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Puppy Go Home Instructions

Updated: Nov 10, 2021

We suggest the following protocol when taking your puppy home to ensure a smooth transition. Stress, lack of sleep, new people etc. can compromise your pup’s immune system, and unfortunately, puppy parasites can flourish. While ALL puppies are treated on a deworming schedule, pups can leave me “clean” only to be home for a week or two and have a parasite.


Please know that nearly all dogs / puppies have parasites. When you deworm and / or medicate you can kill all live/active parasites; however, parasites and protozoa have a plan for survival in place. They lay dormant eggs in the tissues of the host. The ONLY way these eggs can be “activated” is through stress, a compromised immune system, pregnancy (hence the puppy parasites – they are passed from mama to baby) and sickness / disease. Our job is to treat live parasites and then keep pups healthy and happy to ensure their body is not a place where dormant eggs can be activated. Unfortunately, a puppy is a preferred host since they are 80% water upon birth, grow at an incredibly fast rate and naturally have a compromised immune system.


After a lot of thought and experience, I recommend you try the following protocol to minimize the activation of dormant parasites:

  1. Keep the house completely calm and stress-free for three days to a week (no new visitors, limited commotion, minimal handling, etc.). Treat them like a newborn baby coming home. When you come home or have visitors stop by, please keep all shoes at the door. Parvo can be brought inside on shoes.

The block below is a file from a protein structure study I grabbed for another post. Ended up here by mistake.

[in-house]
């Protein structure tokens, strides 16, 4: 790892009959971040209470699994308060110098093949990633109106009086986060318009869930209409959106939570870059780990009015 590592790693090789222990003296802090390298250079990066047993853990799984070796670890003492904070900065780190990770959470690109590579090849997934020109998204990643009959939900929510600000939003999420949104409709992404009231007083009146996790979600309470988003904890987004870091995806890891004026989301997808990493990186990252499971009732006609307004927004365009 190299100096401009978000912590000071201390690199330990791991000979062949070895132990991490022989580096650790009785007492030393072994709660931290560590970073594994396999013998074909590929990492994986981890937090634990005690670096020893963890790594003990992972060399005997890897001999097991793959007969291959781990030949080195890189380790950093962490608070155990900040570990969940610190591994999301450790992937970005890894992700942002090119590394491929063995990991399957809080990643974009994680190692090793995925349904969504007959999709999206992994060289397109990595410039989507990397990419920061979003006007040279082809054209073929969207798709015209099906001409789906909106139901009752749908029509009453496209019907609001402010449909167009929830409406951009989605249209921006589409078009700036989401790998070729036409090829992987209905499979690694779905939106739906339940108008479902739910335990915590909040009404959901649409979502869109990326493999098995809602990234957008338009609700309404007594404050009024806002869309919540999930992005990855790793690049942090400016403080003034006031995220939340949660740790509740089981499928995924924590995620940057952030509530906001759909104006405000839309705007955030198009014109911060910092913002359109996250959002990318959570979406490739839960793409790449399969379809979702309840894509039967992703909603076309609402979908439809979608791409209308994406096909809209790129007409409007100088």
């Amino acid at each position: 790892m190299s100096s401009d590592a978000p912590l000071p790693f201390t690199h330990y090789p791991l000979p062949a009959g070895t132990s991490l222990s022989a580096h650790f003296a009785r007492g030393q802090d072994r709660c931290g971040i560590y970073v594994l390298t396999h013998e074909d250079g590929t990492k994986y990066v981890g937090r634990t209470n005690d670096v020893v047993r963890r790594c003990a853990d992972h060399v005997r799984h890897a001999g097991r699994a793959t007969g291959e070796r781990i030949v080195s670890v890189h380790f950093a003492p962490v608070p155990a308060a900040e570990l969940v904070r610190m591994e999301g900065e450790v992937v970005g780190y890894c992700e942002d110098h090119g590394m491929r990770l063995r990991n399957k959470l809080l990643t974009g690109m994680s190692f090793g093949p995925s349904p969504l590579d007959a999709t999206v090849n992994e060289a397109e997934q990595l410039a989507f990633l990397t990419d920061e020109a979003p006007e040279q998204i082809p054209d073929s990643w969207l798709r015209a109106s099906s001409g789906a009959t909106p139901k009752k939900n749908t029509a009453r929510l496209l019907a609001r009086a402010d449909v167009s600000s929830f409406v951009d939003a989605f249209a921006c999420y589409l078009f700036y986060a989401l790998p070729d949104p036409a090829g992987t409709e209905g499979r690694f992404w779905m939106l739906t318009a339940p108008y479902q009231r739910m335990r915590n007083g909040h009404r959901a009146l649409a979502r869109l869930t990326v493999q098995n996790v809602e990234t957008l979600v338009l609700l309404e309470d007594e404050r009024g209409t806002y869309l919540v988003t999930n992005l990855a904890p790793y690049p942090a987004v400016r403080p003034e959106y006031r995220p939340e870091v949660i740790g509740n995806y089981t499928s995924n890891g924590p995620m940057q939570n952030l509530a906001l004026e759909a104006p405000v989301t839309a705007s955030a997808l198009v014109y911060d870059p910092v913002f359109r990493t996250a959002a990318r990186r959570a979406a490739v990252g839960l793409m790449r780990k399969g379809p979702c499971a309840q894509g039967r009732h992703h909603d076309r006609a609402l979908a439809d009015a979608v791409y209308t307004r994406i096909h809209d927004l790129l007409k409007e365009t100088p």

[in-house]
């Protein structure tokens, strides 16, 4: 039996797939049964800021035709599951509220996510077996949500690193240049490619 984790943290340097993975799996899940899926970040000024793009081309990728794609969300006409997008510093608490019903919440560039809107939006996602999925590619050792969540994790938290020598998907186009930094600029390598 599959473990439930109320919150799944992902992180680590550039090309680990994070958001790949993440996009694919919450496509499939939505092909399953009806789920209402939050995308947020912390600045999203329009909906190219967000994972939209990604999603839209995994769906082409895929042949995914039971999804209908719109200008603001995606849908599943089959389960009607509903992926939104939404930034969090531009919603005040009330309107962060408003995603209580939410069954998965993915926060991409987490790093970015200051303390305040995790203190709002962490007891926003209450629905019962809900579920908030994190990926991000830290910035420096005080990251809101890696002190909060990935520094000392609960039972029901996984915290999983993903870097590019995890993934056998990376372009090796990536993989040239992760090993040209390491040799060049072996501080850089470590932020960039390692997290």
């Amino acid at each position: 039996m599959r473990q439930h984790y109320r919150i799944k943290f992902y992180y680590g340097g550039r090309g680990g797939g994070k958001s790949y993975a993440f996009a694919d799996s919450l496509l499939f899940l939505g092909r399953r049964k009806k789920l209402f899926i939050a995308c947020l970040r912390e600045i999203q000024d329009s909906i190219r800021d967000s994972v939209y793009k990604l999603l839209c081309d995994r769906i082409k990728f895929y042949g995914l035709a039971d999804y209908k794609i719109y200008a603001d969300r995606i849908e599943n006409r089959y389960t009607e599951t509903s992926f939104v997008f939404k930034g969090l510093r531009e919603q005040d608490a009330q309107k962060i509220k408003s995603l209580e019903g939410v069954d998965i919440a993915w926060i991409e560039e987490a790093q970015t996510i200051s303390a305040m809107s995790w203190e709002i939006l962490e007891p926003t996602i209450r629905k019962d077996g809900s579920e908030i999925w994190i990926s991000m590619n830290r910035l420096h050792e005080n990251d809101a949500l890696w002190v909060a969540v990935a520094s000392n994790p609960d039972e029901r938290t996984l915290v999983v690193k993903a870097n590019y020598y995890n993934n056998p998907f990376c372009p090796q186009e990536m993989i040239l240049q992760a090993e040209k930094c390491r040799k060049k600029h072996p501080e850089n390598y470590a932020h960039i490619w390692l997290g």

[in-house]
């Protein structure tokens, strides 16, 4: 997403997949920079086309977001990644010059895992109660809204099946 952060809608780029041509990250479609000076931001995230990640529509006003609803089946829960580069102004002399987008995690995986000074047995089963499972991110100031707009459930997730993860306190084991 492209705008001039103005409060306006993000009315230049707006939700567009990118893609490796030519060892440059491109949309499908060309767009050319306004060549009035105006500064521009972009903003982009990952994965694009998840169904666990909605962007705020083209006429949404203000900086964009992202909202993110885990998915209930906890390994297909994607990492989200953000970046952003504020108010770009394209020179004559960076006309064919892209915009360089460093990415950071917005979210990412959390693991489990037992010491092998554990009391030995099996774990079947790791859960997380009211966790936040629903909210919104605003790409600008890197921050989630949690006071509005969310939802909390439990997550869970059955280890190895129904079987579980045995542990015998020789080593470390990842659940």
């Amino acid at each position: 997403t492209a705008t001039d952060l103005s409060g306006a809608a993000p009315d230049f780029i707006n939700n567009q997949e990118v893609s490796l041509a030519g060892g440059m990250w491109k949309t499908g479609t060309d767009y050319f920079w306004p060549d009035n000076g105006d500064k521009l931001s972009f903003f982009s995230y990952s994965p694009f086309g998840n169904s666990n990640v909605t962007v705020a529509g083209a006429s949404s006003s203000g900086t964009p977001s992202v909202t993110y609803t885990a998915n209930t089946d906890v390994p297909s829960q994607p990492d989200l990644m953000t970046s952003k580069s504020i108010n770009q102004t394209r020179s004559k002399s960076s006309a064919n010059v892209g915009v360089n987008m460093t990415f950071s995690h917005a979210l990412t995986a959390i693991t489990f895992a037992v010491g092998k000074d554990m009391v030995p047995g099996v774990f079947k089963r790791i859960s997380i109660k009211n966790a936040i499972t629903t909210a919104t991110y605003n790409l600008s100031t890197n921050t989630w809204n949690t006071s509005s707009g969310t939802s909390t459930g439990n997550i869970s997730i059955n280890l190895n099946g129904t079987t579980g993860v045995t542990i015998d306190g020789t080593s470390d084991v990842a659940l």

2. Do not wake the “sleeping baby”. Puppies sleep an incredible amount of time. Do not worry. As long as your pup wakes up with puppy energy, silliness, eats well, drinks well then all is good!

3. Mushy poop is common with stress, please feed only boiled hamburger (or boiled chicken) and white rice. You can also add in a little canned pumpkin (not pumpkin pie filling, which has other ingredients), for the first three days if your pup develops loose stools. A nice bland diet is imperative during a tough transition. If after three days, stools are firm, then SLOWLY add in dog food to the bland diet, increasing the dog food ratio over the next 5 days. You can make large batches of the boiled hamburger / chicken and rice at a time, and put the mixture in the refrigerator, or even freeze prior to the puppy coming home.


4. Do not feed ANY treats (including bones, etc.). Just the bland diet. You don’t want to cause an upset tummy due to food or treats. Upset tummies create a nice environment for parasites.

5. When your puppy has transitioned back to just dog kibble, add a good probiotic to their food. I recommend Purina Forti Flora.

6. This puppy was raised on well water. They will need to be given bottled water to drink the 1st three days and then transitioned to city water.

When to worry:

  1. Poop contains mucus or blood. If this happens, feed a bland diet for 24 hours and if the condition remains after this time period, a fecal test might be in order. Contact your vet.

  2. Puppy is lethargic, does not play with some vigor and or refuses to eat. Contact your vet.

  3. Puppy cannot poop and vomits. This can indicate he or she ate something and has a blockage. This is an emergency. Seek immediate veterinary care.

  4. Liquid poop. Be careful. A puppy can dehydrate quickly, so if poop does not improve quickly, then a visit to the veterinarian will be needed.

We hope this makes the transition for your puppy easier and healthier. Thank you for ensuring their safety and well-being!

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The Role of “Puppy Puppy Puppy” Recall